- The Washington Times - Wednesday, August 14, 2002

The Justice Department is investigating charges of price fixing at Wyeth and Schering-Plough Corp., two of the world's largest drug manufacturers, that reduced their broker fees by the same percentage on the same day last year.
The investigation is the latest in a series of federal probes of price fixing among pharmaceutical companies dating to the mid-1990s.
In the current probe, Justice Department officials said investigators are concerned that Wyeth and Schering-Plough offered some executives early retirement buyouts with confidentiality agreements that would bar their testimony in civil lawsuits against the companies.
Officials for Compass Marketing, a Maryland-based consumer products broker, said Wyeth fired them Friday. The firing will compound Compass' losses, which already total millions of dollars after Wyeth and Schering-Plough cut the broker's fees 3 percent to 4 percent on March 30, 2001, company officials said.
"It has been devastating to our business," said John White, vice president of business development at Compass. "We have been contacted by the Justice Department and the FBI, and a number of our employees have been interviewed, and we have been asked to produce documents.
"We are very concerned that it's associated with the investigation and part of a cover-up," said Mr. White, one of the owners of the company.
He said Compass Marketing is the largest supplier of consumer goods to "alternate channels" sellers other than mass retail in the United States. Offshore oil rigs, hotel convenience stores, cruise ships and golf shops make up much of its clientele.
Both Wyeth and Schering-Plough have said the fee reduction was part of an overall cutback in what they paid brokers.
Francis Sullivan, a spokesman for Wyeth Consumer Healthcare Products, said yesterday that he knew nothing about an investigation. Mr. Sullivan declined to say if any executives had taken early retirement or comment on its dealings with Compass Marketing.
Schering-Plough officials did not return calls seeking comment yesterday.
Wyeth's corporate campus in Madison, N.J., is near that of Schering-Plough's in Kenilworth, and some executives have worked at both pharmaceutical companies and have personal ties, said sources familiar with the investigation.
Schering-Plough products include Dr. Scholl's foot-care items, Coppertone sunscreens and the allergy drug Claritin.
Products by Wyeth, formerly American Home Products Corp. (AHP), include Anacin, Advil, Dimetapp, Robitussin and Centrum vitamins.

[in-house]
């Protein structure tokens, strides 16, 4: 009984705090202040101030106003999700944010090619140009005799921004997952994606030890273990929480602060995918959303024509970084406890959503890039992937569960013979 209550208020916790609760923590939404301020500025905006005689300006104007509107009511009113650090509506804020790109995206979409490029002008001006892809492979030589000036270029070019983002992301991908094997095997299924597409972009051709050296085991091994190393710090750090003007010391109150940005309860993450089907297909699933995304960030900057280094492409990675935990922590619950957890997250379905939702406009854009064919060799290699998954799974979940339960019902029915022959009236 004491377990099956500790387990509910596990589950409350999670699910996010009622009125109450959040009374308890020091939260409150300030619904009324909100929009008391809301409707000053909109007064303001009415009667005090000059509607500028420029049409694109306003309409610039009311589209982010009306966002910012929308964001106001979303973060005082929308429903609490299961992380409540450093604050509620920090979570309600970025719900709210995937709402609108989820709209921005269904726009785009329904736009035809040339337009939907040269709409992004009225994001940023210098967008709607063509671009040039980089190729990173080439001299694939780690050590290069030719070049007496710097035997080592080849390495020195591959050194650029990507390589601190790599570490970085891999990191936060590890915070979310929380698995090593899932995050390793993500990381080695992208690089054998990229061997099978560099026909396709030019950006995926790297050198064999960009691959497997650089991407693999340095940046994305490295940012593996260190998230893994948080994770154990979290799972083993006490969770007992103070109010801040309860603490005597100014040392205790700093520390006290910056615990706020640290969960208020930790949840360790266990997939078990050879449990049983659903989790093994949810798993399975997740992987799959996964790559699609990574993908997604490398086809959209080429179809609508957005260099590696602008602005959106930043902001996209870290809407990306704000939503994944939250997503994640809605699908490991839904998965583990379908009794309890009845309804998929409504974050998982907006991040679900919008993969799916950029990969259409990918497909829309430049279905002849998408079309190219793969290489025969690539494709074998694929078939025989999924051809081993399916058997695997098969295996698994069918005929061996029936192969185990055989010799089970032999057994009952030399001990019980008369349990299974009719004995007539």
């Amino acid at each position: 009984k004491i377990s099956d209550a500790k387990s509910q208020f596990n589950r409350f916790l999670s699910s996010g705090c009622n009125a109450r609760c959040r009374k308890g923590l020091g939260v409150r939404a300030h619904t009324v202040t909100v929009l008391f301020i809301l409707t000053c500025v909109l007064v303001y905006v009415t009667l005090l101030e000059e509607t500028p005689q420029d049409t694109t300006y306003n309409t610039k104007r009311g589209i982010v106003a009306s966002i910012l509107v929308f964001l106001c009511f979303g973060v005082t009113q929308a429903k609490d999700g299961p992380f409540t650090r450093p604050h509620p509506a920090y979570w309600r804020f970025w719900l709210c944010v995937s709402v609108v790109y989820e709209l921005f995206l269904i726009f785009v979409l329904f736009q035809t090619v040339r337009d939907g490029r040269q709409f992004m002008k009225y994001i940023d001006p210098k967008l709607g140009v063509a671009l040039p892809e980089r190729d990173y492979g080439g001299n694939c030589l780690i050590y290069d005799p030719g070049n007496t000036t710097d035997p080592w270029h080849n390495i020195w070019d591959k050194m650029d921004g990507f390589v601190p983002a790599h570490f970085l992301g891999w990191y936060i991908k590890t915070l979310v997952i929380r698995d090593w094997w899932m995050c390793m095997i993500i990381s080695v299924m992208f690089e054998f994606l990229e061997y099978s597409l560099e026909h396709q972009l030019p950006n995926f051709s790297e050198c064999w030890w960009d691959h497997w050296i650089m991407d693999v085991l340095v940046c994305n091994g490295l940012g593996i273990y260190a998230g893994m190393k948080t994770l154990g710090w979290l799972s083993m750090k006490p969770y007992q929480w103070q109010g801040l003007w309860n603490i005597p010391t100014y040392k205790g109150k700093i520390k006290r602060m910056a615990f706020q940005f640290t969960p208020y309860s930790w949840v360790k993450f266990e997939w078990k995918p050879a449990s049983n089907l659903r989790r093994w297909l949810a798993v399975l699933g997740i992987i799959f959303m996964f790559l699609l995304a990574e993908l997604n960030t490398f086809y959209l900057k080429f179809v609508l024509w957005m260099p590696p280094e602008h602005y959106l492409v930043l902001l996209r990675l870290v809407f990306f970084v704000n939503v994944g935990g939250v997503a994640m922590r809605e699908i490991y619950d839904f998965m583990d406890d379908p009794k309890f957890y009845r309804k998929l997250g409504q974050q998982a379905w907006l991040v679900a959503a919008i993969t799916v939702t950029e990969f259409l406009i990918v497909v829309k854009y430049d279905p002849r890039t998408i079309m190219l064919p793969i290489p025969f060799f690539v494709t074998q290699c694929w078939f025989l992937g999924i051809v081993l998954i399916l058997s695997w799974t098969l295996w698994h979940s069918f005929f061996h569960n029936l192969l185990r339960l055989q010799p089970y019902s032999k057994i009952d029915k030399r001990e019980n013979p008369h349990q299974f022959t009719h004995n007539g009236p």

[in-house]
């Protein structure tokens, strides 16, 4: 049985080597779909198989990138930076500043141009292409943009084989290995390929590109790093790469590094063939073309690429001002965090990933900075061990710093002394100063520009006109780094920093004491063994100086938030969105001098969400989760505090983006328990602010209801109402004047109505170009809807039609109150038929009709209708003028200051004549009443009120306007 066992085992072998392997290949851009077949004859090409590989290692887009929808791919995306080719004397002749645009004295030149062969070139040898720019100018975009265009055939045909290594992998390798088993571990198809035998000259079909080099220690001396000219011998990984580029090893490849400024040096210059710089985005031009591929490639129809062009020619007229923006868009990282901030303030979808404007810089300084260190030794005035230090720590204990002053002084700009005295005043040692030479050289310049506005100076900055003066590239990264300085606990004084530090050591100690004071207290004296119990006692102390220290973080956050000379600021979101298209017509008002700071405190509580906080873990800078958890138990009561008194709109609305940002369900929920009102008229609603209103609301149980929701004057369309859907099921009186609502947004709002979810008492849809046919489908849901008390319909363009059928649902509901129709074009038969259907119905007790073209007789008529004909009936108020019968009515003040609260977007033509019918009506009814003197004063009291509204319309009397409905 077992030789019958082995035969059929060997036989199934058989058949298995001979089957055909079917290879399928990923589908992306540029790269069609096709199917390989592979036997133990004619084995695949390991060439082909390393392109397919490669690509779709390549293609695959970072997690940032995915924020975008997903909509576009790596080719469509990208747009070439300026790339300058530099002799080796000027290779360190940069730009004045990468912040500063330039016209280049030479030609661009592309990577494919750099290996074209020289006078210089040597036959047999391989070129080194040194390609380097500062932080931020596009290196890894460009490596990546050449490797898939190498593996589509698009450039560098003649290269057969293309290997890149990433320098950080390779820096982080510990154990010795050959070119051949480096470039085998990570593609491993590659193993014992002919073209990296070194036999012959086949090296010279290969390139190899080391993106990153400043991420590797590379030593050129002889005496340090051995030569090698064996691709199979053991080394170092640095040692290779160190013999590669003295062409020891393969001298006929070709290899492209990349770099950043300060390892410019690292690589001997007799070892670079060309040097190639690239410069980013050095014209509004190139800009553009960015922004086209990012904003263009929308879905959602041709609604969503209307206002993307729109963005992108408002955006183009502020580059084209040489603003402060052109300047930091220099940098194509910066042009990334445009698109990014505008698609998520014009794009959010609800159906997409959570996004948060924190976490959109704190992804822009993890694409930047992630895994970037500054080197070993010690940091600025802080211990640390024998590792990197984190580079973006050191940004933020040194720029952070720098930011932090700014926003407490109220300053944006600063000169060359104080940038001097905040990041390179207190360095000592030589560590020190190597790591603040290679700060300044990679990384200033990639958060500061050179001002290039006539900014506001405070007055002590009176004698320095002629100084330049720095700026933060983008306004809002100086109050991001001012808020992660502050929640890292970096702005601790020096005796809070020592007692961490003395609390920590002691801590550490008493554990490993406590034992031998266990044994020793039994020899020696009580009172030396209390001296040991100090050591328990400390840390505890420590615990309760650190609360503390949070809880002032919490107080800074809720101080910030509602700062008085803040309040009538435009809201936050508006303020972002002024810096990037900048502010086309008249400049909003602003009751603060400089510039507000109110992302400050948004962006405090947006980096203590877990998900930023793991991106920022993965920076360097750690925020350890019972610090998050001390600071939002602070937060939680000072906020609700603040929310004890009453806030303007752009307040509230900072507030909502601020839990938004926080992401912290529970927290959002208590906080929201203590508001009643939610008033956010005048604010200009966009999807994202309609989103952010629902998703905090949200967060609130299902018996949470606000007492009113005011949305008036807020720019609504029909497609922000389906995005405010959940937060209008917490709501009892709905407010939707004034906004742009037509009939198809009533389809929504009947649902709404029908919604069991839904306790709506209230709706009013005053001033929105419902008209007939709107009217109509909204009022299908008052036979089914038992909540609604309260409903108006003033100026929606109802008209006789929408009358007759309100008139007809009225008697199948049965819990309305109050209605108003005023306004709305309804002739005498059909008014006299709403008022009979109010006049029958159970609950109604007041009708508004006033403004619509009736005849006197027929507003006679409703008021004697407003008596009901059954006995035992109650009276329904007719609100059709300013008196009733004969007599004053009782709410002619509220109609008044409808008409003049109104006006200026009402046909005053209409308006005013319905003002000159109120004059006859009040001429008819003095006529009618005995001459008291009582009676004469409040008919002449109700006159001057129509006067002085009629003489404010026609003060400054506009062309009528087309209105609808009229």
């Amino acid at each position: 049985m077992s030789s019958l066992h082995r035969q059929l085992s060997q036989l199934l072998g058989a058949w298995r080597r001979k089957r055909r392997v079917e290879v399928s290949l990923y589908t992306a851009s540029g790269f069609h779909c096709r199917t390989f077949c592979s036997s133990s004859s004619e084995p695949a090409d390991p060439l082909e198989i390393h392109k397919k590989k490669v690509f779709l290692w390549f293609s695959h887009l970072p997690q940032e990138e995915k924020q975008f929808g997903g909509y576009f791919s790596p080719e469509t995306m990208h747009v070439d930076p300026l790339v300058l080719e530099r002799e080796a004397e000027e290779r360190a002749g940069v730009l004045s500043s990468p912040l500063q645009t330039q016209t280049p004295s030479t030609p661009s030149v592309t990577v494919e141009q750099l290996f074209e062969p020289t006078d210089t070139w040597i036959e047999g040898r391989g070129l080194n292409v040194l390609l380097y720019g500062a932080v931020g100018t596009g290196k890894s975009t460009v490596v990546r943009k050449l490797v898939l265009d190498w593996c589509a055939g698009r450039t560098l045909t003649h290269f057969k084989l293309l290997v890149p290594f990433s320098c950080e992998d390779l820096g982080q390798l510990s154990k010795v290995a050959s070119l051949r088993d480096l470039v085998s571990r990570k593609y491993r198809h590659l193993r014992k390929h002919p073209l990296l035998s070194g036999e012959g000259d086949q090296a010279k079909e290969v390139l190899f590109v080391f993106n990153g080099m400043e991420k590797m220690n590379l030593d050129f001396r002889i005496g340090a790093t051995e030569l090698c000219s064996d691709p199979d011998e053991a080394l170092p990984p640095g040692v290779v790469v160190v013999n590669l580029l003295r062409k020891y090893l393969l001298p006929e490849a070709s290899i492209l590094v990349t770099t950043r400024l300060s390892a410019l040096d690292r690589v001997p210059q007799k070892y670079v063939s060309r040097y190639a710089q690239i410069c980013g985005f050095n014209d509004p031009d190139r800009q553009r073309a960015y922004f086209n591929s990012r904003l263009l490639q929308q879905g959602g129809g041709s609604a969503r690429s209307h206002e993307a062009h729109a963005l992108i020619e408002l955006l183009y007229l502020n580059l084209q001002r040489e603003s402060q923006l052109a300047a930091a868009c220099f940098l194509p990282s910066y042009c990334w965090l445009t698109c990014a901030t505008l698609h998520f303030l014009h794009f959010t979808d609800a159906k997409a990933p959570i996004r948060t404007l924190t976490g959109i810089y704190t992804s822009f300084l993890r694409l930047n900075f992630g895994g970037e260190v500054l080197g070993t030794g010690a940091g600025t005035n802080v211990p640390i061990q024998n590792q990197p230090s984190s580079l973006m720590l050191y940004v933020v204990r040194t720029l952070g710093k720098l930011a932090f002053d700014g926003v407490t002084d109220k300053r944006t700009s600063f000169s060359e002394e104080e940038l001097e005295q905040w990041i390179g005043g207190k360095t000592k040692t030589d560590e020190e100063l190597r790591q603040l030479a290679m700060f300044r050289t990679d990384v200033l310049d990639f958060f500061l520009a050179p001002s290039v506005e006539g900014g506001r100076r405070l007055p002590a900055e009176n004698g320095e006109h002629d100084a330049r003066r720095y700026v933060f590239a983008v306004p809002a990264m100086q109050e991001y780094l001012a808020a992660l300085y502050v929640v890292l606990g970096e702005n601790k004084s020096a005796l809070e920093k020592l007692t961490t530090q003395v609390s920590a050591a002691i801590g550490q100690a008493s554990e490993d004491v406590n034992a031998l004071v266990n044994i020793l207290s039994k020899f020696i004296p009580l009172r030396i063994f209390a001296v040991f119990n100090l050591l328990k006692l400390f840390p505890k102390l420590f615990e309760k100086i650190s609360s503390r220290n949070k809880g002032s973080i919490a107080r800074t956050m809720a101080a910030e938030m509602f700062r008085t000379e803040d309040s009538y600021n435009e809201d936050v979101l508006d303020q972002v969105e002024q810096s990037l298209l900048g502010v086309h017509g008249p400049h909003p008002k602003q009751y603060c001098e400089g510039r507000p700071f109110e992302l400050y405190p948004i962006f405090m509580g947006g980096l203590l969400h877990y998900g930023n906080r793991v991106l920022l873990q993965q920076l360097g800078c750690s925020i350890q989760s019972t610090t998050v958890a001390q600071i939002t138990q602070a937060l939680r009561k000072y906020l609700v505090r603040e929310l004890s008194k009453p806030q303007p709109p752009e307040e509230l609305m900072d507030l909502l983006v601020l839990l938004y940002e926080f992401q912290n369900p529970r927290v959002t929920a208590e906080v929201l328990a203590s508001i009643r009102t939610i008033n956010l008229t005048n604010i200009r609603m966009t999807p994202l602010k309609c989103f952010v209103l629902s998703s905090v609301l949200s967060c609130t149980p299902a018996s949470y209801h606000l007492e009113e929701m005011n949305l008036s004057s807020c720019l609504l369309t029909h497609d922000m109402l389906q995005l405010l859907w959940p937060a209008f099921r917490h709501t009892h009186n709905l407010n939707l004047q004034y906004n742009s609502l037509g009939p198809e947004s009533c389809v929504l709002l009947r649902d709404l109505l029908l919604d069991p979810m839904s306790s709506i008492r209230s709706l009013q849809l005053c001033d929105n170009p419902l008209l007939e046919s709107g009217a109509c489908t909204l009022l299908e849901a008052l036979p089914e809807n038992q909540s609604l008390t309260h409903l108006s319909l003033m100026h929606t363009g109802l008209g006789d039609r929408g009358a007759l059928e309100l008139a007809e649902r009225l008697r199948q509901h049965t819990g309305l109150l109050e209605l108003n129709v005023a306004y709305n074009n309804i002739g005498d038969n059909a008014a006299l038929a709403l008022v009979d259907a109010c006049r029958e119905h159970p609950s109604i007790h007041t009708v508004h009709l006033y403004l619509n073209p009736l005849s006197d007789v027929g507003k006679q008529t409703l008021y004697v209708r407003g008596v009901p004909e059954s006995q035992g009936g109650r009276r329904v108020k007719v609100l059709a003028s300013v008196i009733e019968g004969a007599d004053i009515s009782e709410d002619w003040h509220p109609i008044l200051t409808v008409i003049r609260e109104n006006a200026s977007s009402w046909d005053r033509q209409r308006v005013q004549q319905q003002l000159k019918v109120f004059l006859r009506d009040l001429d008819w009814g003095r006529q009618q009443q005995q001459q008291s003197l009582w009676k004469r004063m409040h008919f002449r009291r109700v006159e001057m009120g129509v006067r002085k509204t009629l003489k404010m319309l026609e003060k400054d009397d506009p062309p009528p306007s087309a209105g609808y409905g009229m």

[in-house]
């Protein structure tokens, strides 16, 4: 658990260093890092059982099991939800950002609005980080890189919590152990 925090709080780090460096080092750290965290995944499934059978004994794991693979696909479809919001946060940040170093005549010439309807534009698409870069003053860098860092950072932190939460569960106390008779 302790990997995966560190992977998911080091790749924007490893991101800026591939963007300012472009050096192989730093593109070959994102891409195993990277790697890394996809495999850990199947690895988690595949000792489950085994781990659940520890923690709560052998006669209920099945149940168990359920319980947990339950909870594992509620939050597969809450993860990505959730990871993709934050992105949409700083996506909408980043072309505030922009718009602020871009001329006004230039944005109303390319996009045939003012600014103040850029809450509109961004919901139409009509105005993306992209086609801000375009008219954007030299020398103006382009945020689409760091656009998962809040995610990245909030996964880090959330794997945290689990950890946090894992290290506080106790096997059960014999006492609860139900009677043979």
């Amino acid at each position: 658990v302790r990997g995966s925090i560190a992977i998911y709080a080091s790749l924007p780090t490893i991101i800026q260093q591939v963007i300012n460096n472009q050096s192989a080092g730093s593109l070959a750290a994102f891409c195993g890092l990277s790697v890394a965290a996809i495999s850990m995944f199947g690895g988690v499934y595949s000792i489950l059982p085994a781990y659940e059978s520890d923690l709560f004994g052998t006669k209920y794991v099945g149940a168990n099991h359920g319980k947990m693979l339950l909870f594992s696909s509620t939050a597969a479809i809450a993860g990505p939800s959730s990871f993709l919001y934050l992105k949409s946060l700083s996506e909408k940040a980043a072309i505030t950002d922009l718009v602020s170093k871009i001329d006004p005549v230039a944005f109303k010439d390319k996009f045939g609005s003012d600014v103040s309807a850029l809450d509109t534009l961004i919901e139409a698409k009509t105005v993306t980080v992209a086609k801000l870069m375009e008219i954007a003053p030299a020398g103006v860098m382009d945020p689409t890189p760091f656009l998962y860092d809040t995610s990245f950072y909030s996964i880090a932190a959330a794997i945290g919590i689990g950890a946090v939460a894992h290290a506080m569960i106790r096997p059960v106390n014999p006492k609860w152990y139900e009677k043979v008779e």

In February, AHP settled charges by the Federal Trade Commission that it had entered an anti-competitive agreement with Schering-Plough to delay the entry of a lower-cost generic drug into the U.S. market.
The FTC complaint charged that Schering-Plough, maker of K-Dur 20, a widely prescribed potassium chloride supplement, illegally paid AHP millions of dollars in exchange for an agreement to delay the sale of its generic K-Dur 20 version.
Last month, Schering-Plough reported that its second-quarter earnings were fairly flat because of manufacturing problems and slowing sales of Claritin. The allergy drug's patent is set to expire in December, and the drug maker has said it will appeal a court ruling to preserve its patent.
In May, Schering-Plough agreed to pay $500 million in fines, through a consent decree with the U.S. Food and Drug Administration, for manufacturing problems.
Federal investigators are looking into whether Schering-Plough used cheap chemicals not approved for use in the country to make prescription products at plants in Puerto Rico.
Meanwhile, Schering-Plough and a subsidiary are accused in a lawsuit of conspiring to overcharge Medicare for drugs, the company said in a U.S. Securities and Exchange Commission filing.
The suit, filed last month in California state court, says Schering-Plough's Warrick Pharmaceuticals unit conspired with other drug makers to report fraudulently high wholesale prices for prescription drugs covered by Medicare. The consumers who sued seek monetary damages and the return of any ill-gotten gains.
The Justice Department, the Department of Health and Human Services and various state attorneys general already are investigating whether Schering-Plough and other drug makers overcharge government health-insurance programs too much for drugs.
Schering-Plough is cooperating with those inquiries.
"The company believes it has substantial defenses to these claims and will defend itself vigorously," it said in its quarterly filing. "However, as with any litigation, there can be no assurance that the company will prevail."
The California consumer suit seeks class-action status. Schering-Plough already faces similar suits in Arizona and claims by the attorneys general of Texas, West Virginia, Nevada and Montana.

This article is based in part on wire service reports.

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